Anyway, Tolentino’s sighting made the local TV news, and the story went viral across Puerto Rico. Not long afterward, Animal Planet says hundreds of heads of livestock were slaughtered, right there in Canóvanas. The problem got so bad that Mayor Jose “Chemo” Soto spent the next year hunting for chupacabras with an armed militia, week after week. Spoiler alert: They never found anything. However, chupacabra attacks and sightings migrated across the island, as areas like Orocovis and Torrecilla Baja were forced to deal with mass-murdered sheep, chickens, guinea pigs, and even a cat whose genitalia was removed. The local issue soon spread to the mainland, as chupacabra sightings popped up in Florida. A new legend had been born.
There are two extremely different 'types' of chupacabra
Here’s one particularly bizarre feature of the chupacabra, when compared to its more consistent cryptid cousins: There are two versions, and pretty much the only thing they have in common is a taste for the blood of domesticated animals. Most of the early chupacabra sightings, as documented by the New York Times, lined up closely with Tolentino’s description of a humanoid reptilian, often with glowing red eyes, a long forked tongue, and the distinctive array of spines across its back. Early believers tended to think of the chupacabra as an alien life-form, an abomination, maybe even a demonic entity, rather than simply a carnivorous animal.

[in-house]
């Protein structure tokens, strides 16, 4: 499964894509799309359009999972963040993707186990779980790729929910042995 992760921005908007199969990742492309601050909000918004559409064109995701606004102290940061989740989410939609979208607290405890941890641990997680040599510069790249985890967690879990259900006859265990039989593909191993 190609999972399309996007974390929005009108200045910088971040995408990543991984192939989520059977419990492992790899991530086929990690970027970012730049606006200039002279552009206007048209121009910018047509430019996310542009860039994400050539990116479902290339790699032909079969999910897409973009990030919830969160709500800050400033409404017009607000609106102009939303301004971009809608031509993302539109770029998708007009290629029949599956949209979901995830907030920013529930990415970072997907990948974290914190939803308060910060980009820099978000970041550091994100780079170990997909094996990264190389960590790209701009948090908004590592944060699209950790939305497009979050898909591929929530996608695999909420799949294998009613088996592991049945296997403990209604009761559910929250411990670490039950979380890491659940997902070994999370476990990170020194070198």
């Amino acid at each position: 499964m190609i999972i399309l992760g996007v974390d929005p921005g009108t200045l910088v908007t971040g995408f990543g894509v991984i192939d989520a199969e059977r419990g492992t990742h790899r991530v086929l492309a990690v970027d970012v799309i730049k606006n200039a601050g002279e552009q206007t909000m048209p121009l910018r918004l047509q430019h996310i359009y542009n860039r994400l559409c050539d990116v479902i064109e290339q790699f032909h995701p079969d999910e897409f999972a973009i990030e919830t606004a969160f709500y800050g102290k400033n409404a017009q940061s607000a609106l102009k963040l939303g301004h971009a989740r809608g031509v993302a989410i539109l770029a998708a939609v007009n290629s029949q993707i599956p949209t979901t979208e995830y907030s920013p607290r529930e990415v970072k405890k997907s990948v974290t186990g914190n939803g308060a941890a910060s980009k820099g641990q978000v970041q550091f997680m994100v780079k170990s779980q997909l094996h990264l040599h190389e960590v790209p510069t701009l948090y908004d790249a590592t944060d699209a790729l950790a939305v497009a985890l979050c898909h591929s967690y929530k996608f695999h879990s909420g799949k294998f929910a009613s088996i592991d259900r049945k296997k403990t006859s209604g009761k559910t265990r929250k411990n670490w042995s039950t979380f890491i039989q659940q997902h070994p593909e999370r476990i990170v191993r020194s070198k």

These days, when you hear “chupacabra,” you probably picture a lanky, sharp-toothed canine, which tends to walk on four legs and is usually hairless, but certainly not scaly. As time went on, a lot of the X-Files-type associations have also largely fallen by the wayside, as more people came to believe the chupacabra might just be an undiscovered animal. As BBC explains, the concept of these dog-like chupacabras seems to have replaced the original, bipedal creature sometime in the 2000s, probably right as the stories were gaining more popularity. Though both versions might share the same taste in food, they probably wouldn’t like each other too much.